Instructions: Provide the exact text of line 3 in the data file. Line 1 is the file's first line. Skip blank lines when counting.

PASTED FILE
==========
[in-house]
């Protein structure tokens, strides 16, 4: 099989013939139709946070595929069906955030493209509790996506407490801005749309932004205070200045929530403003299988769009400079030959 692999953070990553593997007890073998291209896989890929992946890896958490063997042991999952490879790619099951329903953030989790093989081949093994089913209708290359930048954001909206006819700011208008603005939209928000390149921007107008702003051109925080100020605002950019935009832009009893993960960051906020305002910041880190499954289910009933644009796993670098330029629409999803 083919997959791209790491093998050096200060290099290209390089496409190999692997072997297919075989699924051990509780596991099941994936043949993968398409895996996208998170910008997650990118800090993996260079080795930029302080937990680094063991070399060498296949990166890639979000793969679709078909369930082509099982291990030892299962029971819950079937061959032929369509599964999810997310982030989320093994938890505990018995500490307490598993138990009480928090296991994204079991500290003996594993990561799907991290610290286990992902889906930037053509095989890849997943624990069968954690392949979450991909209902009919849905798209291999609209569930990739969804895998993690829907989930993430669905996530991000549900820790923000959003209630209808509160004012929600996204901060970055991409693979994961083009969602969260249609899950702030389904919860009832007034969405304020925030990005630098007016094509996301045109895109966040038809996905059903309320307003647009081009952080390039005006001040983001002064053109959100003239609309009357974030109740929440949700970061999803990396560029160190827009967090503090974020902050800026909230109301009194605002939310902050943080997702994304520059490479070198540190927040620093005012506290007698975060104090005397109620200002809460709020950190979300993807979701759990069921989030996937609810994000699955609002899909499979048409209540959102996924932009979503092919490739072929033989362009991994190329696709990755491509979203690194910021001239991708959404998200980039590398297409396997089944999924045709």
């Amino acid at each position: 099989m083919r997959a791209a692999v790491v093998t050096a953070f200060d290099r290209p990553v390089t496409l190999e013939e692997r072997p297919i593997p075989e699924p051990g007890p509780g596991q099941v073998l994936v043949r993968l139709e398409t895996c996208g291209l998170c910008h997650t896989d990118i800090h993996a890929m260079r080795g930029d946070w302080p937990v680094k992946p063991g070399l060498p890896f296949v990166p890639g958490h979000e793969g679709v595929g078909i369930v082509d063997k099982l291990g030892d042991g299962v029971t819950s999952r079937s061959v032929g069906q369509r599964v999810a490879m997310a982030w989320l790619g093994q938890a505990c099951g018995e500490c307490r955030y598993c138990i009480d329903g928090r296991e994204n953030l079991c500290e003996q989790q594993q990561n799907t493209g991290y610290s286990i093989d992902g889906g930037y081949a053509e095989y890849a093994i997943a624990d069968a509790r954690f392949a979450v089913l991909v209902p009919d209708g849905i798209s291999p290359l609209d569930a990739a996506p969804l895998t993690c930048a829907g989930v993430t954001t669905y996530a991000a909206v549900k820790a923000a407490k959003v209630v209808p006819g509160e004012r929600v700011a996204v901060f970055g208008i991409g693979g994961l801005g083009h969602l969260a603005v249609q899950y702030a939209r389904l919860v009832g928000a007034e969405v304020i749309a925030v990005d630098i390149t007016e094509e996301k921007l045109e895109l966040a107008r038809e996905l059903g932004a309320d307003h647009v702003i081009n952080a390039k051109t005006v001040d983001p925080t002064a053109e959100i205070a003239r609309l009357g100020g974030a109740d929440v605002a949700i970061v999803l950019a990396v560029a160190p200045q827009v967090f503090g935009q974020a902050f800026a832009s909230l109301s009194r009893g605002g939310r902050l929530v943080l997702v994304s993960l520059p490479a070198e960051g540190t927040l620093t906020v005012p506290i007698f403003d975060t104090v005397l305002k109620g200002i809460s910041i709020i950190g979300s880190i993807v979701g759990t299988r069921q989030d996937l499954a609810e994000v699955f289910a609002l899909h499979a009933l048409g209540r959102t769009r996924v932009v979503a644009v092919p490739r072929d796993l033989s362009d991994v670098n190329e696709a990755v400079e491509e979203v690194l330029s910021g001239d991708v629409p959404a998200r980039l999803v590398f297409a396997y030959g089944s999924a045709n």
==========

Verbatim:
């Amino acid at each position: 099989m083919r997959a791209a692999v790491v093998t050096a953070f200060d290099r290209p990553v390089t496409l190999e013939e692997r072997p297919i593997p075989e699924p051990g007890p509780g596991q099941v073998l994936v043949r993968l139709e398409t895996c996208g291209l998170c910008h997650t896989d990118i800090h993996a890929m260079r080795g930029d946070w302080p937990v680094k992946p063991g070399l060498p890896f296949v990166p890639g958490h979000e793969g679709v595929g078909i369930v082509d063997k099982l291990g030892d042991g299962v029971t819950s999952r079937s061959v032929g069906q369509r599964v999810a490879m997310a982030w989320l790619g093994q938890a505990c099951g018995e500490c307490r955030y598993c138990i009480d329903g928090r296991e994204n953030l079991c500290e003996q989790q594993q990561n799907t493209g991290y610290s286990i093989d992902g889906g930037y081949a053509e095989y890849a093994i997943a624990d069968a509790r954690f392949a979450v089913l991909v209902p009919d209708g849905i798209s291999p290359l609209d569930a990739a996506p969804l895998t993690c930048a829907g989930v993430t954001t669905y996530a991000a909206v549900k820790a923000a407490k959003v209630v209808p006819g509160e004012r929600v700011a996204v901060f970055g208008i991409g693979g994961l801005g083009h969602l969260a603005v249609q899950y702030a939209r389904l919860v009832g928000a007034e969405v304020i749309a925030v990005d630098i390149t007016e094509e996301k921007l045109e895109l966040a107008r038809e996905l059903g932004a309320d307003h647009v702003i081009n952080a390039k051109t005006v001040d983001p925080t002064a053109e959100i205070a003239r609309l009357g100020g974030a109740d929440v605002a949700i970061v999803l950019a990396v560029a160190p200045q827009v967090f503090g935009q974020a902050f800026a832009s909230l109301s009194r009893g605002g939310r902050l929530v943080l997702v994304s993960l520059p490479a070198e960051g540190t927040l620093t906020v005012p506290i007698f403003d975060t104090v005397l305002k109620g200002i809460s910041i709020i950190g979300s880190i993807v979701g759990t299988r069921q989030d996937l499954a609810e994000v699955f289910a609002l899909h499979a009933l048409g209540r959102t769009r996924v932009v979503a644009v092919p490739r072929d796993l033989s362009d991994v670098n190329e696709a990755v400079e491509e979203v690194l330029s910021g001239d991708v629409p959404a998200r980039l999803v590398f297409a396997y030959g089944s999924a045709n």